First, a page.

In the West, we have Progressives who are in favor of segregation (in censuses, schools, college dormitories) and against basic Marxist notions of class solidarity and protection of the lower classes (whom they want to overwhelm by importing cheaper maids, gardeners and laborers from third-world countries, the world’s most anti-Marxist notion). In the 2020 election, they were all supportive of Joe Biden, the most rightist Democratic candidate since at least Kennedy, a man in favor of expanding the American empire and fully in bed with Wall Street and ALL of the country’s largest corporations, which were hugely supportive of him in turn.

This is “the Left,” hijacked by Silicon Valley, Davos and the billionaire class. The people who change dictionaries to redefine the meaning of everyday expressions in real time, only to smear their enemies, and the very next day set up a social media blockade of news that are just not convenient for their candidate. It’s what what we have, and we must play with.

Among “the Left’s” pet concerns, the most worrisome for “space expansionists” like ourselves is the environmental issue. Green worries are highly respectable when they make sense, and the protection of the Earth’s environment is a benefit to us all, as it’s been made clear in recent centuries. But there’s such a thing as too much when it comes to environmentalism, same as in everything (I love water; it doesn’t mean I drink two tons of it per day).

Outer-space environmentalism is still pretty fringe, and I may sound a bit over the top when I say this is a danger, but you should be very worried. This summer, the highly prestigious The Economist magazine, the jet-set’s preferred weekly and pretty much the official Davos publication, published a long story about the need to protect Mars’ environment from dirty humans.

Same as the book I discussed in part two, this is yet another warning shot, but it may be even more dangerous. I know what I’m talking about: I spent 15 years working for prestige media (The Wall Street Journal and Bloomberg News) meeting presidents, CEOs and ministers. If they and their aides read anything, it’s The Economist.

(Read the rest here.)

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Renuncia a la poesía


 Ahora todos producen poesía,

 así que no es necesario que me siga esforzando 

 en favor de los espacios en blanco para que se note lo importante

 que es esto. Todo lo que tengo que hacer es estirar un poco la cosa, hasta el borde.

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Rethinking Transhumanist Politics 2 – Political Neutrality is Death

(This is the second in a series of four related essays; you can read the first one here.)

Space exploration is easily the most symbolic, strongest political cause that transhumanism can take up, because a stance in favor is one of the few things that brings all transhumanists together: space flight requires massive resources and strong tech development with, on the other side of the equation, the promise of even more resources and development; indeed, mastery of the universe. Space exploration is, or should be, the main transhumanist rallying cry.

The assumption that space exploration is a given, that is an unstoppable part of tech development that will continue to evolve and improve until humans are masters of the Solar System and beyond is laughably wrong. Yes, Elon Musk is building a massive Spaceship, and I wish him all the best in his endeavor. But what if he fails? He’s only human, and leads a company that must keep investors happy while servicing hard-to-please clients on which it completely depends… like NASA.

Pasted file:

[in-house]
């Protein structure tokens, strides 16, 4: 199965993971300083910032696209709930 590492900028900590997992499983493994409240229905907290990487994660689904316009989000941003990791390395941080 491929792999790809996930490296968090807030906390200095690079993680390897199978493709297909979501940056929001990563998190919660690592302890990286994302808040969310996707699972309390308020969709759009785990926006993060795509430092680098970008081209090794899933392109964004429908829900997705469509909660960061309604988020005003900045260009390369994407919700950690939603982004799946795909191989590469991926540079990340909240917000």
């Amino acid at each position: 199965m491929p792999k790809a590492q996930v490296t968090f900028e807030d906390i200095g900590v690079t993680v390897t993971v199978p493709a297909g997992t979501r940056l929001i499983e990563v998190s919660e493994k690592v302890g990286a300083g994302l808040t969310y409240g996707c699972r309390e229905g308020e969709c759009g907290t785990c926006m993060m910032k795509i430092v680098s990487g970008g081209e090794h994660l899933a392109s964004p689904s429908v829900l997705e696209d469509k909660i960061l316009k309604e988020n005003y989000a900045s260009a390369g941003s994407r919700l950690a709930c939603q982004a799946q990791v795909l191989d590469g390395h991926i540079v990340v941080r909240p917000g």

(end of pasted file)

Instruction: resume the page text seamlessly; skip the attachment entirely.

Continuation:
If SpaceX were to fail, for whatever reason, there just isn’t any alternative out there, and there has been no single plan for even modest manned exploration that has gone beyond the blueprint stage for decades — the likes of Blue Origin are well behind SpaceX in terms of tech, and even more in terms of ambition. The Asteroid Mining Craze? Wake up: that went away a long time ago. Unless Musk’s Spaceship provides a low-cost, reusable transportation method, there will be no asteroid mining in our lifetimes.

One should also discount NASA’s on-and-off plans to build a Lunar outpost, last re-launched under the previous U.S. administration following, again, decades of discussions. That can go down the drain with a flick of President Biden’s pen, and very likely will, unless his handlers feel that China or Russia can build an outpost before.

The U.S. Senate just drastically cut funding for the program so that nobody thinks it will be make its “ambitious” target of returning humans to the Moon by 2024, that is, during Biden’s administration. Did you know that NASA administrator Jim Bridenstine was perhaps the staunchiest supporter of human flight within the agency? He’s out. Because of his opposition to same-sex marriage.

This decade in particular is critical. Right now, there still is some measure of popular, wide-eyed support for launching astronauts on a wild ride, or at least limited outright opposition; in ten years, that may be gone, perhaps for generations. The writing is on the wall.

Take a recent, much-reviewed book that is making an impact with its arguments against space exploration. Yes, it’s 2020 and the most popular book on space exploration… is strongly against.

“Dark Skies: Space Expansionism, Planetary Geopolitics, and the Ends of Humanity,” written by Daniel Deudney and published by the prestigious Oxford University Press, makes the straightforward argument that space exploration is mad, bad and dangerous, and should be stopped at all costs…

(You can read the rest here.)